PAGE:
Red-backed Shrike, Kobi
Corn Bunting, Kobi 
Up at the Krestovvy Pass there was still loads of snow about and relatively few birds to boot. We couldn’t find either Snowfinch or Caucasian Black Grouse but Lammergeier, Honey Buzzard and 2 displaying Golden Eagles certainly livened proceedings. Around the small abandoned building a pair of Twite and a pair of Whinchats showed really nicely. Also seen were Raven, 2 Alpine Swifts, Red-billed Chough, numerous Water Pipits, 2 Black Redstarts, 2 Northern Wheatears and a flock of c35 European Bee-eaters high north.

Twite, Krestovvy Pass

Whinchat, Krestovvy Pass

Whinchat, Krestovvy Pass
Top of the Krestovvy Pass (2395m)

View from the Krestovvy Pass

To be a little bit pioneering we decided to explore the side valley and village of Sno next as it was on our route back. This nice little village with its tower perched on a rock gave us a few nice birds. Initially 3 Dippers and 3 Grey Wagtails were on the river where a single Rock Bunting also put in an appearance. A female Sparrowhawk flew through scattering Tree Pipits. A flooded pool beside the river held 2 Wood Sandpipers, Little Ringed Plover and 2 Mallard which boosted the trip list a fraction. Around the village itself Rock Buntings seemed particularly common, a Grey Wagtail sang from wires and a flock of c25 Red-fronted Serins showed well feeding in a tree. Whinchat, Red-backed Shrike, Ring Ouzel, Common Redstart, Common Whitethroat, Caucasian Chiffchaff, Black Redstart, Common Swift and c40 House Martins were also seen.
Sno Village
Red-fronted Serin, Sno

Red-fronted Serin, Sno

Grey Wagtail, Sno

Common Redstart, Sno

Rock Bunting, Sno 

Rock Bunting, Sno
On the way into the village Jus thought he’d seen a Lesser Grey Shrike from the car so we stopped at the same spot on the way out and hey presto, he’d not been going mad!

Back in Kazbegi a meandering amble back to the hotel yielded 3 Griffon Vultures, 2 Ravens, Great Spotted Woodpecker, Common Treeceeper, Caucasian Chiffchaff, Ehrenbergs Redstart, 2 Red-fronted Serins and finally a yellow/green escaped Budgerigar!

Georgia, Day 4, 4 May 2013 - Kobi and Kazbegi

Day 4 and by now we’d pretty much given up on the idea of seeing Guldenstadt’s Redstart. Nobody we spoken to had seen one all week and they were presumed to have dispersed to very high levels to breed. Today we decided to venture a little further so arranged a taxi to take us to the village of Kobi, about a 20 minute drive south of Kazbegi. On the way we saw our only Roller of the trip on roadside wires before we reached the ramshackle village. We worked the village thoroughly looking for a Wallcreeper the Irish boys had seen the day before but had no luck either in the village or on nearby crags. We had some good migrants here nonetheless. The pick of the bunch was a nice adult female Barred Warbler in low bushes in a garden whilst a pair of Red-backed Shrikes entertained,  2 Common Rosefinches flew over and then a male was heard singing and showed nicely. Also amongst the houses and rubble were Common Redstart, Caucasian Chiffchaff, Common Whitethroat, 2 Twite, Ring Ouzels, Mistle Thrush, 8 Common Swifts and loads of Black Redstarts.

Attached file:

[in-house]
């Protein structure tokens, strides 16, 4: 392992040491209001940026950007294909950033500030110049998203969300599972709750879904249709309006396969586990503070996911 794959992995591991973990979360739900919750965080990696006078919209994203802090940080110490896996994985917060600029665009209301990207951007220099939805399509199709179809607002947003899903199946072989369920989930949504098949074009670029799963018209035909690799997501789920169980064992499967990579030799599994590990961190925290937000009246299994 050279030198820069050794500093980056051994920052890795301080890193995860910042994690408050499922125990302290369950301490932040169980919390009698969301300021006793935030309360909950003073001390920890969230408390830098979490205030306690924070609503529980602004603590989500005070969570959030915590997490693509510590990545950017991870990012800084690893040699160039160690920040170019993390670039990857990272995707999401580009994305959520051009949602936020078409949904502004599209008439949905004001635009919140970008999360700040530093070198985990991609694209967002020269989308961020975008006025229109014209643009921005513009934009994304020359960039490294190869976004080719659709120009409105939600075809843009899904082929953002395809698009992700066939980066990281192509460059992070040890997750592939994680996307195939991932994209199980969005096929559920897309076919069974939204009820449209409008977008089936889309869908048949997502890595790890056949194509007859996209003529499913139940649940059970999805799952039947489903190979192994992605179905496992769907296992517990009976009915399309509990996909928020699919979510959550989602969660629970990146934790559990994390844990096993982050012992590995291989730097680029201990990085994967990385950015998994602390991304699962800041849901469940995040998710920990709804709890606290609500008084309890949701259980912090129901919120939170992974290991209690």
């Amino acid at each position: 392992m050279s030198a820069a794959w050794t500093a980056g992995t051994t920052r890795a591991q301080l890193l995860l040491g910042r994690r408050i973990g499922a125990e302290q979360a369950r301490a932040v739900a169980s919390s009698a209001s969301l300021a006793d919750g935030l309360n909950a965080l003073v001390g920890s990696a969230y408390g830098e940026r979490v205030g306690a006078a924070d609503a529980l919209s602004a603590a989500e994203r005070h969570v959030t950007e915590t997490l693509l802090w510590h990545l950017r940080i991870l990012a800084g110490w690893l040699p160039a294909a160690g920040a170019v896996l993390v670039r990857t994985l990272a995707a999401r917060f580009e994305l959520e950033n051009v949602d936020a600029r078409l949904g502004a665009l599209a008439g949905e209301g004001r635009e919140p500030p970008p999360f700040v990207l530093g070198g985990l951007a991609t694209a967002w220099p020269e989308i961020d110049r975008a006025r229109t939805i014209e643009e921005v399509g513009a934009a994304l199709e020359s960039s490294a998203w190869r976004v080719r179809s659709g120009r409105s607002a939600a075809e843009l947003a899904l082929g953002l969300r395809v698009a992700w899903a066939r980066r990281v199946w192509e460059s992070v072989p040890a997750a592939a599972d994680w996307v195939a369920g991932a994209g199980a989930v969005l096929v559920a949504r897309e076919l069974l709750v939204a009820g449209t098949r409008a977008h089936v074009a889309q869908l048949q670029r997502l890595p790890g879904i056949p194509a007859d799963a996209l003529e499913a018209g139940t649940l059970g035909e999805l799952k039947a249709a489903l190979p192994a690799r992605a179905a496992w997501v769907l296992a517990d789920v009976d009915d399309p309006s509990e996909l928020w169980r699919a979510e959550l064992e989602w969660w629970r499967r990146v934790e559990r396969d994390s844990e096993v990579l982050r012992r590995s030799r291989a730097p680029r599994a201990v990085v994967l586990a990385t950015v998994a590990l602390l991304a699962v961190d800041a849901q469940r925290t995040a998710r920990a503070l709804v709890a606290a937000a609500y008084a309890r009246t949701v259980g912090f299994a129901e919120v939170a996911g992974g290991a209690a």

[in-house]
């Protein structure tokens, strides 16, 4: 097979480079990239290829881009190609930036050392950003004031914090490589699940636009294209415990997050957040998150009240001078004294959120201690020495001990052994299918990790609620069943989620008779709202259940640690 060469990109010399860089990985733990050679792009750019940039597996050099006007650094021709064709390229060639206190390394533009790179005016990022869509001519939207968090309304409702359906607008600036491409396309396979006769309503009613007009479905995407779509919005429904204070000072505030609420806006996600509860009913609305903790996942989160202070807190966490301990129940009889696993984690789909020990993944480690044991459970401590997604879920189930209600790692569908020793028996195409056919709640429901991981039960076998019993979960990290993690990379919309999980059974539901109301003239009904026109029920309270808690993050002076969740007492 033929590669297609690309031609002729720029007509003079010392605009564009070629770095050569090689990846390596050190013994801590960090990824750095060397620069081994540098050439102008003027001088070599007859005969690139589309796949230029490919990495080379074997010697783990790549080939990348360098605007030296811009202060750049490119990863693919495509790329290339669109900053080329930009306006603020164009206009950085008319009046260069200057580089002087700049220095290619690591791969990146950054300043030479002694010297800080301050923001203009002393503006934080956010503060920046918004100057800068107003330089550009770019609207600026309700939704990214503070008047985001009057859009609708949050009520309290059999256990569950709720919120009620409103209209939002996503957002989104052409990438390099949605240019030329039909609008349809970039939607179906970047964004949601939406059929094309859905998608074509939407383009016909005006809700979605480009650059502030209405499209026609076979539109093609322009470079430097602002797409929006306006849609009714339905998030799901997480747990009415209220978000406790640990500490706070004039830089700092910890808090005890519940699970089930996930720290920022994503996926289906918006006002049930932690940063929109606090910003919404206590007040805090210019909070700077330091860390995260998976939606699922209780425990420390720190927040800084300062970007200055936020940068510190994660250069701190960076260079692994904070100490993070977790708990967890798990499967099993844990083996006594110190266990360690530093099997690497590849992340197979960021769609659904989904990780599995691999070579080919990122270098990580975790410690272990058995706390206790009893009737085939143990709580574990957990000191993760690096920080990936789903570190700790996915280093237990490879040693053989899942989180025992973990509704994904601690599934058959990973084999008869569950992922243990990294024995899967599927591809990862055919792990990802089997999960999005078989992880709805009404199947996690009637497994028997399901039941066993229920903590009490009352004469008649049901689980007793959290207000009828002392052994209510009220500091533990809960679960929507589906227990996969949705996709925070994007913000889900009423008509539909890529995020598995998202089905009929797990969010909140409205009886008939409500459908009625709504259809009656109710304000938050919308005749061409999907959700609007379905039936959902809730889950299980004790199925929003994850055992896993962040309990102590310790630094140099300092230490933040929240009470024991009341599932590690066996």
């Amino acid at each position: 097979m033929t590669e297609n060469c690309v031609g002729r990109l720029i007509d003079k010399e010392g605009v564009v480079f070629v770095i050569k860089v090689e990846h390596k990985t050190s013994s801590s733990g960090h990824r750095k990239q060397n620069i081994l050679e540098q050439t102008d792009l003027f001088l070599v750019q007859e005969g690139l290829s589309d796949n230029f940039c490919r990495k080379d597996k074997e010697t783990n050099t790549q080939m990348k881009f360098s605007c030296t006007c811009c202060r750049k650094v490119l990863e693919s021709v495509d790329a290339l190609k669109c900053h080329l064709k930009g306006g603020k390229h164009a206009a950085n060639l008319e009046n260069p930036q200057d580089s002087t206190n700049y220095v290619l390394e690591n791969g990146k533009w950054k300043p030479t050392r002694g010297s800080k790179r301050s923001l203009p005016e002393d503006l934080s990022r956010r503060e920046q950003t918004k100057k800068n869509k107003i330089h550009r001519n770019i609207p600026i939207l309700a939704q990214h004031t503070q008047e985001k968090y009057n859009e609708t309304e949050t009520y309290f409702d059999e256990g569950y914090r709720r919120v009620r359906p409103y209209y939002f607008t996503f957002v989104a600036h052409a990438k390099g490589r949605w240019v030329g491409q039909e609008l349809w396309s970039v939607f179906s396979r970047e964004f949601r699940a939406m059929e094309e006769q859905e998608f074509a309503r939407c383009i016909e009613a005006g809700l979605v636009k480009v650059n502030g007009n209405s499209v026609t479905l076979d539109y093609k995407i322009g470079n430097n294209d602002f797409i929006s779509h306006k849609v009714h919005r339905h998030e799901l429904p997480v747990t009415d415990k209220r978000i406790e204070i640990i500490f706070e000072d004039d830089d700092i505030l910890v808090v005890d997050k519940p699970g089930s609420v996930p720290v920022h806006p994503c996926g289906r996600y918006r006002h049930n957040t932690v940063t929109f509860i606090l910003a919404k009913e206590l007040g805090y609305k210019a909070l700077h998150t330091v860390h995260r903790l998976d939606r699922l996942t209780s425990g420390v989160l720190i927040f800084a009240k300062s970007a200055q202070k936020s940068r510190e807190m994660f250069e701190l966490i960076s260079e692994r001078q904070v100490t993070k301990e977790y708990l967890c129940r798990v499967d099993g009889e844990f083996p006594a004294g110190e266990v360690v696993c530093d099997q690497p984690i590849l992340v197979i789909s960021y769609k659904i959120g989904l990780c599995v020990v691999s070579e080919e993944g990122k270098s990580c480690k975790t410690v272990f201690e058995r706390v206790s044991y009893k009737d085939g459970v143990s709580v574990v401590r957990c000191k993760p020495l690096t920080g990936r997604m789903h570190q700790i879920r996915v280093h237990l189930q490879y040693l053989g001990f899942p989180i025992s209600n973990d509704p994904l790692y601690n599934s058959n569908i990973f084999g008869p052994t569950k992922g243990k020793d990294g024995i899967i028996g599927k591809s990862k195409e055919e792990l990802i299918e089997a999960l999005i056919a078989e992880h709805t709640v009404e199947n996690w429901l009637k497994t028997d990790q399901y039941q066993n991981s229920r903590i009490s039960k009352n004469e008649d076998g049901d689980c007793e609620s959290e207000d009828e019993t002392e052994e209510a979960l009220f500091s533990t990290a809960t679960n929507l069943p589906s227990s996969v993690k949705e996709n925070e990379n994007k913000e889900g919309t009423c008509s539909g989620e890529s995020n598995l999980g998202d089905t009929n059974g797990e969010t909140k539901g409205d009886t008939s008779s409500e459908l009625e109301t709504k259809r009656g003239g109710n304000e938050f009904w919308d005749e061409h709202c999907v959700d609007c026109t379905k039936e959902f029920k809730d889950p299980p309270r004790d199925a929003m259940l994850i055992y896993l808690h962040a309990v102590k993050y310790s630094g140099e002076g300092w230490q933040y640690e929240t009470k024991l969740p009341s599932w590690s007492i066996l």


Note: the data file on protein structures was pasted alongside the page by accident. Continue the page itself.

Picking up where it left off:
Twite, Kobi

Common Rosefinch, Kobi

Caucasian Chiffchaff, Kobi

Caucasian Chiffchaff, Kobi

Ring Ouzel, Kobi

Red-backed Shrike, Kobi

Trying a small area of crags by the road added a nice pair of Rock Thrushes, Lesser Grey Shrike and fly through Black Kite and Sparrowhawk.
Lesser Grey Shrike, Kobi
Half a mile north a large crag overlooks the road so we got our taxi driver to stop here too. Again no Wallcreeper but c15 Crag Martins, 3 Alpine Swifts, 2 Steppe Buzzards, 2 Griffon Vultures, 4 Red-billed Chough, Wren and Grey Wagtail were seen.

Crag Martins, Kobi

Alpine Swift, Kobi

Red-billed Chough, Kobi
Kobi Crags

We were dropped off back in the centre of Kazbegi and after lunch opted to explore the riverside scrub and rocky slopes walking south on the west side of the river. A quick look at the wood just over the bridge proved a good idea with Great Spotted Woodpecker, 2 Cuckoos (including a lovely rufous hepatic individual) and several Common Treecreepers. Along the track heading south things seemed quiet with the only birds there seemingly good numbers of Red-backed Shrikes. Soon we were picking other things up – Rock Bunting, c8 Common Sandpiper, 3 Grey Wagtails and Griffon Vulture. Then a familiar call went up from the scrub by the river – the rasping of a Corncrake. Despite our best efforts we failed to chivvy it out though! Back down on the stony river bank Jus called a flying Dipper and as we moved in closer to where it had landed I walked almost up to a superb Red-necked Phalarope feeding in the shallows. It treated us to a real show down to about 3 meters! On the walk back we picked up Little Ringed Plover on a shingle island and another Rock Bunting which showed nicely on a low cliff.
Cuckoo, Kazbegi

'hepatic' Cuckoo, Kazbegi

'hepatic' Cuckoo, Kazbegi

 Red-backed Shrike, Kazbegi

Red-becked Phalarope, Kazbegi

Rock Bunting, Kazbegi
Back in the village we tried the town park for migrants. On approach a single European Bee-eater hawked overhead whilst the park itself held Spotted Flycatcher, Great Spotted Woodpecker, Caucasian Chiffchaff and 2 Willow Warblers followed by 2 Griffon Vultures overhead through the trees.